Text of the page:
It has been claimed in court that they may also have broken the law by failing to tell the rest of the club's shareholders about the bid in enough time before the club's annual general meeting, which is scheduled to take place on October 24.
Lawyer Richard Keen QC, representing the shareholder group led by ex-Blue Knight Paul Murray and former club chairman Malcolm Murray, told Lord Tyre at the Court of Session in Edinburgh that the directors of the club had "committed an offence" by not informing other shareholders of the requisition.
He said: "An offence has been committed by every member of this board.
"The board have placed themselves in a very difficult situation by failing to discharge their statutory obligations. They have committed an offence.
"If I am right, the consequences of that must be visited upon them."
Chief executive Craig Mather and his fellow board members have been sued by the requisitioners, who hope to win an interdict blocking the AGM from taking place in 10 days' time.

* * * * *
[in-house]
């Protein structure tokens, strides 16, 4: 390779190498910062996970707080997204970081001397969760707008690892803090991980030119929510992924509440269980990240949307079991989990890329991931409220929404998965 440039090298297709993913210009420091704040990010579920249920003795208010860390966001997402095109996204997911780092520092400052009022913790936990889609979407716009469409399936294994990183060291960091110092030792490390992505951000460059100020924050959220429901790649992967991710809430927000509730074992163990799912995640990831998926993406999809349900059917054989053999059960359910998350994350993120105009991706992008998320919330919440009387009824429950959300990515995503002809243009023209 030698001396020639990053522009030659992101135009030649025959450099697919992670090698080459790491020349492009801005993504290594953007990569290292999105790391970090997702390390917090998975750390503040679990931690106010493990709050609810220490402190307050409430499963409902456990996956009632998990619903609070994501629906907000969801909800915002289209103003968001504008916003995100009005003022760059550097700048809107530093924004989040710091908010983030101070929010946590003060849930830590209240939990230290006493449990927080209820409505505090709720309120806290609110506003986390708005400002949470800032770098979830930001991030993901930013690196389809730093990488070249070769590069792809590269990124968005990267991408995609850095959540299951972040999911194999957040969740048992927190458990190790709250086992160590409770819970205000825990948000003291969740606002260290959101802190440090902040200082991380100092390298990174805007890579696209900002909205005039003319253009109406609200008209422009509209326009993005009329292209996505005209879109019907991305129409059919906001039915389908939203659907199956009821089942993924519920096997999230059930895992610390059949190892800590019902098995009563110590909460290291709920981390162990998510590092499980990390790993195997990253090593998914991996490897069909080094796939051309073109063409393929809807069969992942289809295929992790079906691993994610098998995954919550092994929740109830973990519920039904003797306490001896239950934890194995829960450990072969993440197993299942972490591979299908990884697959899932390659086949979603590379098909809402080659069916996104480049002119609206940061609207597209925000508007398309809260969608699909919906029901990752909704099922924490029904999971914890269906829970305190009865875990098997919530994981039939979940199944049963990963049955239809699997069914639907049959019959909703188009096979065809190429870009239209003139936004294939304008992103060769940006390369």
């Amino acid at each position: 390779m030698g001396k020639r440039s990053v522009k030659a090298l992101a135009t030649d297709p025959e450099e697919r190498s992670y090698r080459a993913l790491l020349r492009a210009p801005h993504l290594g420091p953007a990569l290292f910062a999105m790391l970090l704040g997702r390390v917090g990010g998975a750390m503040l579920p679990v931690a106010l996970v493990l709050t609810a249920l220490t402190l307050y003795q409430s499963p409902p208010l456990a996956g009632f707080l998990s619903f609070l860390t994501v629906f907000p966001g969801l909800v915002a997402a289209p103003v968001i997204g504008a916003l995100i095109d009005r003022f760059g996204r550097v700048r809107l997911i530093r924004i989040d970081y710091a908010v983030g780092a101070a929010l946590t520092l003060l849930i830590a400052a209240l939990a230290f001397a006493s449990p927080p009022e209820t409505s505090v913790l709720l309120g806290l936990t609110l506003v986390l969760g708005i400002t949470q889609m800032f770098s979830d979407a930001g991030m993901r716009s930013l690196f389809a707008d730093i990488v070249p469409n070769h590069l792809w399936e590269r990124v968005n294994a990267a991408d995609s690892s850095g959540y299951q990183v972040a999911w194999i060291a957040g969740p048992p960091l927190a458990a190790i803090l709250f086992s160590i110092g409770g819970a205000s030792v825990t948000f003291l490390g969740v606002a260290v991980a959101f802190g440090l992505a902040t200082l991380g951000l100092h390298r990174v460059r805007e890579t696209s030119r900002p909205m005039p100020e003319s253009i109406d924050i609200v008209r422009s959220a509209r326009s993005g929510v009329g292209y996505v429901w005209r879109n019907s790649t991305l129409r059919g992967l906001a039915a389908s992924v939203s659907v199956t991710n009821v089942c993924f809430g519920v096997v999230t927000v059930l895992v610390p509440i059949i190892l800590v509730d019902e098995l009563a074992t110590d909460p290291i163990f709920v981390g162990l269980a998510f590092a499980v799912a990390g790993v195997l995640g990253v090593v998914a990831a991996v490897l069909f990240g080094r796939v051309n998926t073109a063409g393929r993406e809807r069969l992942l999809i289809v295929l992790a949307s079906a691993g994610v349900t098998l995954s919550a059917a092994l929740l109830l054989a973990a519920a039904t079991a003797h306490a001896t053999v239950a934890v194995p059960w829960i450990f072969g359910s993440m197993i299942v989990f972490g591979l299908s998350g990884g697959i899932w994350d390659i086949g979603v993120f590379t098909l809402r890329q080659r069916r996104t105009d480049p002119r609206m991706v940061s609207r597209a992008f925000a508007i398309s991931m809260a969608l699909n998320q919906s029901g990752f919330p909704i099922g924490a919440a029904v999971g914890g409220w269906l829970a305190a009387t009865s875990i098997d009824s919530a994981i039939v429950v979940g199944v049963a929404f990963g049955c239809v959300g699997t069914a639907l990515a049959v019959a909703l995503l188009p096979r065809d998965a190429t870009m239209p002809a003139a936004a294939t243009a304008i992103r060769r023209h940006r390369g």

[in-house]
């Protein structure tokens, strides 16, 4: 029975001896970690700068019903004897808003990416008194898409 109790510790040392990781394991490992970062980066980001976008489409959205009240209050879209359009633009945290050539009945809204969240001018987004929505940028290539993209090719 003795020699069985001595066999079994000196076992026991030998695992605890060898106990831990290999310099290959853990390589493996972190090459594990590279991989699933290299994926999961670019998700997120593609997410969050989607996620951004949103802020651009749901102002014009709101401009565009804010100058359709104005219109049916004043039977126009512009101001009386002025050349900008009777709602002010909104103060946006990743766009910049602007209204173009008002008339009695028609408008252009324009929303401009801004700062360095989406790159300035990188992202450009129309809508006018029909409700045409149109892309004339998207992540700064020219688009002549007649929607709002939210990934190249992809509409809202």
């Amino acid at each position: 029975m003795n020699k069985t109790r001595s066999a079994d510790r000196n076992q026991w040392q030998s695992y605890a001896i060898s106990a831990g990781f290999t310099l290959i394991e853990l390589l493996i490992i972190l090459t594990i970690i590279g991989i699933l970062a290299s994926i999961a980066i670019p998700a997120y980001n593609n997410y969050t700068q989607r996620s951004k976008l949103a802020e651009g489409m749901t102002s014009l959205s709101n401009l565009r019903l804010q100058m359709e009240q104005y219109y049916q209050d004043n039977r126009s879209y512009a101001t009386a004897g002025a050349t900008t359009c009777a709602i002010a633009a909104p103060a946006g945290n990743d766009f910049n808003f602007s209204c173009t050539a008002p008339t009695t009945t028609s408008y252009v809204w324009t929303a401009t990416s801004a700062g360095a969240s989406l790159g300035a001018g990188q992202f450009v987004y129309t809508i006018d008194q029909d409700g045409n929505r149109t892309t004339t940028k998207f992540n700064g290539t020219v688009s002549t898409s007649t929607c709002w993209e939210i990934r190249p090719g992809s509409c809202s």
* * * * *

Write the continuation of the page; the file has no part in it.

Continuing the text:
Paul Murray was in court on Monday morning to hear Mr Keen, Dean of Faculty of Advocates, claim the board had "engaged in guerrilla warfare in respect of the requisitions".
He claimed the signatures requested by the board had been offered "timeously" before adding: "These requests have been sent by the relevant companies and on the face of it there is no reason to doubt their validity."
However, Heriot Currie QC - representing the board of Rangers International Football Club - told Lord Tyre: "The petitioners have known since September 12 that they had to organise themselves for a shareholder meeting by no later than October 30."
If the interdict is granted, the board must give shareholders at least 21 days' notice before an AGM can take place.
The hearing continues.